California, the nation’s most populous state, would require out-of-state retailers with $500,000 of annual sales into the state to collect and remit sales and use tax, according to draft legislation circulated by the administration and obtained by Law360 on Thursday.
The unofficial draft’s last line states that its stipulations “shall not have any retroactive effect.” The draft also sets up language that would require marketplaces such as Amazon.com and Etsy to collect and remit tax on behalf of the retailers selling on their sites. The marketplace language in the draft mirrors language in other states with marketplace laws by calling for the marketplaces to collect and remit tax if their vendors have a total of $10,000 of sales into the state.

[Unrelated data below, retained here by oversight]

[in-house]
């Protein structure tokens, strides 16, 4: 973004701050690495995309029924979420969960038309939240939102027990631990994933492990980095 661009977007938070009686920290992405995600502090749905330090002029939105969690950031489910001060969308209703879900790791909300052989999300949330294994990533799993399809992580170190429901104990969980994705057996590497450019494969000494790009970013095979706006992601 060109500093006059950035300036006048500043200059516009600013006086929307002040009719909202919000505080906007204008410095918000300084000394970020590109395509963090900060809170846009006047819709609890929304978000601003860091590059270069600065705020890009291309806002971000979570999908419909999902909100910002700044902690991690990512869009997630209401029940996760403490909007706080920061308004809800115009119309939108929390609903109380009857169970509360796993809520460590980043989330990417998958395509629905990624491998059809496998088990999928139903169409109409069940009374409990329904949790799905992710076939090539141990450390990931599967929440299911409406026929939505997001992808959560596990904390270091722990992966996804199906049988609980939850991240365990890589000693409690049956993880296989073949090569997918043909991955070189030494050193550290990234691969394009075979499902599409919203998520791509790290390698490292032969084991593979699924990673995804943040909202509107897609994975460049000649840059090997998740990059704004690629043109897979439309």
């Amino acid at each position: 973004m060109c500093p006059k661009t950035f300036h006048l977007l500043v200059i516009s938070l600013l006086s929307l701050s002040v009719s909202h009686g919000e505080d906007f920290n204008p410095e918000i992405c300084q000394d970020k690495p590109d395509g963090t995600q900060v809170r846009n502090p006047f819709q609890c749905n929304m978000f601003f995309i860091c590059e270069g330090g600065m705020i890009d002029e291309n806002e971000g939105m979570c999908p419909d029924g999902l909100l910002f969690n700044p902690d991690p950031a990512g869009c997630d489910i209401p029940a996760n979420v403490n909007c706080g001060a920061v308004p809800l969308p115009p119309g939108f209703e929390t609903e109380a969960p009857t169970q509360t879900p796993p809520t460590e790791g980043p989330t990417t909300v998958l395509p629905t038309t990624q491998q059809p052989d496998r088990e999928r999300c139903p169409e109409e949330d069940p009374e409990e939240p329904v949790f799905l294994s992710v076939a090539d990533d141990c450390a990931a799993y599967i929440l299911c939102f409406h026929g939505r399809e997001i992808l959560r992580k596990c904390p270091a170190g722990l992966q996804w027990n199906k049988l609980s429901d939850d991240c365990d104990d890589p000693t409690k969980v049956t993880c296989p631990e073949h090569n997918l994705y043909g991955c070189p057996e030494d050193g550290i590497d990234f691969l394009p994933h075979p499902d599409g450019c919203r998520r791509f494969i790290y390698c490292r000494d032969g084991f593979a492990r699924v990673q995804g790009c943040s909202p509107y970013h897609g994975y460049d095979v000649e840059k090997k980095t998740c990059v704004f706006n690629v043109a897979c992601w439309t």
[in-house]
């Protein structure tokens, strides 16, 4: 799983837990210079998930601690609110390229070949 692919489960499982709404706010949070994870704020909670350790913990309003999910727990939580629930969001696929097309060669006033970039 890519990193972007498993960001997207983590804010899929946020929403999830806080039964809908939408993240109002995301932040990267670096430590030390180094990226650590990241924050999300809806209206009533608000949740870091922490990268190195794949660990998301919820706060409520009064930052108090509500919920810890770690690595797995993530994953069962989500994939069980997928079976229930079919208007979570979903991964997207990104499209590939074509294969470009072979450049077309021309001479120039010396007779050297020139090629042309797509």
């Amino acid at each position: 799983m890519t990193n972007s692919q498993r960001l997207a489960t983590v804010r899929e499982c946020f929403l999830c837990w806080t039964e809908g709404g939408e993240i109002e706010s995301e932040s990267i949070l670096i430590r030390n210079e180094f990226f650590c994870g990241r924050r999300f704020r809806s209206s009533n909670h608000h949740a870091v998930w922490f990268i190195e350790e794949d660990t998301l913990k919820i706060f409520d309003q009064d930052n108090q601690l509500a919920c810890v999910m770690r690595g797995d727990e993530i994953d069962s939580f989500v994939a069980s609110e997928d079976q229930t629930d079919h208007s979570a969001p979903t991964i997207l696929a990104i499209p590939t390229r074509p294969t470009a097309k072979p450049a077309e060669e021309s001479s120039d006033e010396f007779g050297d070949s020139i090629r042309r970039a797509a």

Nothing concrete about how to handle remote sales has yet come out of California, which has four taxing agencies. The circulation of the unofficial draft follows an incident in June in the wake of South Dakota’s victory in South Dakota v. Wayfair, the U.S. Supreme Court ruling that struck down the physical presence test for collection and remittance of sales and use tax. In that incident, one of the agencies — the California Department of Tax and Fee Administration — accidentally released on its website guidance purporting to require out-of-state retailers to collect and remit sales and use tax by Aug. 1. The notice was quickly taken down.